COPENHAGEN Danish pharmaceuticals company Novo Nordisk has asked its fully-owned IT subsidiary NNIT to study the possibility of a separate listing on the Copenhagen stock exchange, company officials told Reuters on Wednesday.
"We don't think Novo Nordisk are the best owners, and that's why we are looking to see if we can find new co-owners," said Jesper Brandgaard, chief financial officer at Novo Nordisk and chairman of NNIT.
"Novo Nordisk's main activity is to sell pharmaceutical products, which is not a main activity for us," he said.
NNIT financial officer Carsten Thomsen said the study was prompted by the fact that NITT's revenues from clients outside Novo Nordisk should reach about 50 percent this year.
"So based on that, Novo wants to investigate the possibilities for a potential initial public offering," said Thomsen, who recently joined NNIT in connection with the study.
Brandgaard said he expected the study to be finalized before the end of the year. Among other things, it should clarify the value of NNIT and how large a portion of the company Novo Nordisk should hold after a possible IPO.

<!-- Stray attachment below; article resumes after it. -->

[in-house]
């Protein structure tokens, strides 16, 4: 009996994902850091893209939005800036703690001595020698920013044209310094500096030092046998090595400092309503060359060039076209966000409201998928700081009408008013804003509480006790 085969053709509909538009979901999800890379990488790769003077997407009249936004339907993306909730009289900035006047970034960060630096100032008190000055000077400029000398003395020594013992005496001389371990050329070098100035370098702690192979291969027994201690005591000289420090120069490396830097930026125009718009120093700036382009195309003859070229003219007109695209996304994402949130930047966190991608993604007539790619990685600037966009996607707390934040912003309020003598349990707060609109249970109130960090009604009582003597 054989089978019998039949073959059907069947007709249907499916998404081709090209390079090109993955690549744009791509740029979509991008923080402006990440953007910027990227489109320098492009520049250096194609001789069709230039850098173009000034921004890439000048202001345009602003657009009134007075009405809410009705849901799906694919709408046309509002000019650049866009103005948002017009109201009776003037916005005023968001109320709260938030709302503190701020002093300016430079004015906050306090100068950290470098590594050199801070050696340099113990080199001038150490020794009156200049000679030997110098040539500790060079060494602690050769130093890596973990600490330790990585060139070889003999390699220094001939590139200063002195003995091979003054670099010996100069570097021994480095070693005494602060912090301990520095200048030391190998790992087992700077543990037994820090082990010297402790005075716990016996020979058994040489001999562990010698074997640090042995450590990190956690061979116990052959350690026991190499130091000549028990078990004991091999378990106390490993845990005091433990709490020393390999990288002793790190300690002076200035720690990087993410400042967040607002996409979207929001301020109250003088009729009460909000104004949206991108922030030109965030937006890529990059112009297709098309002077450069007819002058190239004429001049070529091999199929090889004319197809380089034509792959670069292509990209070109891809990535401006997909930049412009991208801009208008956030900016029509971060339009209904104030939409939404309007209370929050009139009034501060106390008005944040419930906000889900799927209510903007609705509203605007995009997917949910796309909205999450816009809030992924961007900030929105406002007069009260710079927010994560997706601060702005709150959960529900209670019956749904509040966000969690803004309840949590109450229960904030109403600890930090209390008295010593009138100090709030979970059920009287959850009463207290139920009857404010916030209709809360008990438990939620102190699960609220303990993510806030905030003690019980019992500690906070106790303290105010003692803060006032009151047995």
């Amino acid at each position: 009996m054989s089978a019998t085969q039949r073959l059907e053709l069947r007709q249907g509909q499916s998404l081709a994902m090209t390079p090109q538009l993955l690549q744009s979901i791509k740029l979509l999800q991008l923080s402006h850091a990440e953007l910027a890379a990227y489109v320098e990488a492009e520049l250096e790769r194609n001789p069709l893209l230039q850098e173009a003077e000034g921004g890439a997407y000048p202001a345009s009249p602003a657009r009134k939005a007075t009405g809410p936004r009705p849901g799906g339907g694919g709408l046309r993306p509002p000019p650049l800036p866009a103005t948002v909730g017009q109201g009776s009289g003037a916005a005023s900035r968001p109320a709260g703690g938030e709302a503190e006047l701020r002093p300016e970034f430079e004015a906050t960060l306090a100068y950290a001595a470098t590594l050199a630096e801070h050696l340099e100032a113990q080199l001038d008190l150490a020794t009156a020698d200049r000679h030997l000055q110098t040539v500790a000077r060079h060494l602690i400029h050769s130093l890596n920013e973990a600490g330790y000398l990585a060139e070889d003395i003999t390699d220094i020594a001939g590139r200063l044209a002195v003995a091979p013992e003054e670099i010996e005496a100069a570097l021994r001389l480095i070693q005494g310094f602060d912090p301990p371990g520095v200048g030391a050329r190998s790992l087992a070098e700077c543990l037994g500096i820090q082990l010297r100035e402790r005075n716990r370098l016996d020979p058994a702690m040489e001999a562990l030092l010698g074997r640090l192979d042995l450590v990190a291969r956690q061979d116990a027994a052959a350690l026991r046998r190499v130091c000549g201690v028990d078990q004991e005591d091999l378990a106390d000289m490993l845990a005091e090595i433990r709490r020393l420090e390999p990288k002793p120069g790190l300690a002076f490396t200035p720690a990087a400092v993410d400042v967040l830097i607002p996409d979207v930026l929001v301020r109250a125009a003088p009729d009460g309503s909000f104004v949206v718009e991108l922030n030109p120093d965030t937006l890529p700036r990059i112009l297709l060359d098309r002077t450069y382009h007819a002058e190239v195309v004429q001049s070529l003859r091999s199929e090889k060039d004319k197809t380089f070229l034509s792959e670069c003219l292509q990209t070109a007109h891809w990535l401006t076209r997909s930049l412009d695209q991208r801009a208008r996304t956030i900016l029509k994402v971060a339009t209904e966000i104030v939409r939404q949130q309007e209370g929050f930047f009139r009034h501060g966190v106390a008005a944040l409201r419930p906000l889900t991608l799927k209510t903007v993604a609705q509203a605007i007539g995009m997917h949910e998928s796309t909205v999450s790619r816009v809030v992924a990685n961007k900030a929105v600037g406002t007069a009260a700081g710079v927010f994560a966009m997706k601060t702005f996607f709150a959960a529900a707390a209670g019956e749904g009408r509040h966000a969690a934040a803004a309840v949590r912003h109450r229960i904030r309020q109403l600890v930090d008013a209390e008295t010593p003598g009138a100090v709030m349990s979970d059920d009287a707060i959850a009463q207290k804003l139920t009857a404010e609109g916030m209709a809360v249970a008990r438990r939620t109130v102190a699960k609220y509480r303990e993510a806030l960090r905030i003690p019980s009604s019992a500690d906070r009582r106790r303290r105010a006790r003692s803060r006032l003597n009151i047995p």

In many similar cases, selling company have initially kept between 60 and 70 percent of the shares after an IPO.
Brandgaard said the company has not chosen its financial advisers yet.
NNIT, which was separated from Novo Nordisk in 1998, employs more than 2,200 people and had turnover of about 2.2 billion Danish crowns ($403.54 million) last year. The company has specialized in IT competences within the life sciences industry.
"I believe NNIT would be able to reach a broader customer base if they are no longer standing in the shadow of Novo Nordisk," analyst Rune Dahl from DNB said.
Dahl saw an enterprise value of around 5.8 billion crowns while Soren Hansen from Sydbank valued it at up to 5 billion crowns. Michael Jorgensen from Alm. Brand Markets assessed it between 6 and 8 billion crowns.
Novo Nordisk, which is the world's largest insulin maker, has a total market cap of almost 600 billion crowns.
Shares in Novo Nordisk traded down 0.1 percent at 1500 GMT, while the Danish benchmark index was up by 0.9 percent.
(Additional reporting by Stine Jacobsen; Editing by Tom Heneghan)